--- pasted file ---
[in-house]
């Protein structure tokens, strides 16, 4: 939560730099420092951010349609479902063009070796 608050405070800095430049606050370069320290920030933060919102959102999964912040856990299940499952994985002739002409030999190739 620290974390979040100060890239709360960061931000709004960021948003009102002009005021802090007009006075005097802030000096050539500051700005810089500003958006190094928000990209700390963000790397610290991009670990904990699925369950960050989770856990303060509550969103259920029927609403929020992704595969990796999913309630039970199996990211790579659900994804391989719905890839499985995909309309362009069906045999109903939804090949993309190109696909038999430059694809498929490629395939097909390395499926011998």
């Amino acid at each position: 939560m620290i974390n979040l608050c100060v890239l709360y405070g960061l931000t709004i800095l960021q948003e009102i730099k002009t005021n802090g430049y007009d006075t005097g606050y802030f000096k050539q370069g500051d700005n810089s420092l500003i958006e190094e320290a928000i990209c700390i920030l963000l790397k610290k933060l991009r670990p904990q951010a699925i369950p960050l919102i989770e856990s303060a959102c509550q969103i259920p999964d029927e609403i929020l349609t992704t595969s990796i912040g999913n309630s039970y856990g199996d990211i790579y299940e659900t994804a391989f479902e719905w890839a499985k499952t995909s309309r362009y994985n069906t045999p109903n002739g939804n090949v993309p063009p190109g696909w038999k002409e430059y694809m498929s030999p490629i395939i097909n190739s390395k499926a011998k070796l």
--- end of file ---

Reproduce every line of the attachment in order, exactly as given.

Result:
[in-house]
């Protein structure tokens, strides 16, 4: 939560730099420092951010349609479902063009070796 608050405070800095430049606050370069320290920030933060919102959102999964912040856990299940499952994985002739002409030999190739 620290974390979040100060890239709360960061931000709004960021948003009102002009005021802090007009006075005097802030000096050539500051700005810089500003958006190094928000990209700390963000790397610290991009670990904990699925369950960050989770856990303060509550969103259920029927609403929020992704595969990796999913309630039970199996990211790579659900994804391989719905890839499985995909309309362009069906045999109903939804090949993309190109696909038999430059694809498929490629395939097909390395499926011998």
């Amino acid at each position: 939560m620290i974390n979040l608050c100060v890239l709360y405070g960061l931000t709004i800095l960021q948003e009102i730099k002009t005021n802090g430049y007009d006075t005097g606050y802030f000096k050539q370069g500051d700005n810089s420092l500003i958006e190094e320290a928000i990209c700390i920030l963000l790397k610290k933060l991009r670990p904990q951010a699925i369950p960050l919102i989770e856990s303060a959102c509550q969103i259920p999964d029927e609403i929020l349609t992704t595969s990796i912040g999913n309630s039970y856990g199996d990211i790579y299940e659900t994804a391989f479902e719905w890839a499985k499952t995909s309309r362009y994985n069906t045999p109903n002739g939804n090949v993309p063009p190109g696909w038999k002409e430059y694809m498929s030999p490629i395939i097909n190739s390395k499926a011998k070796l």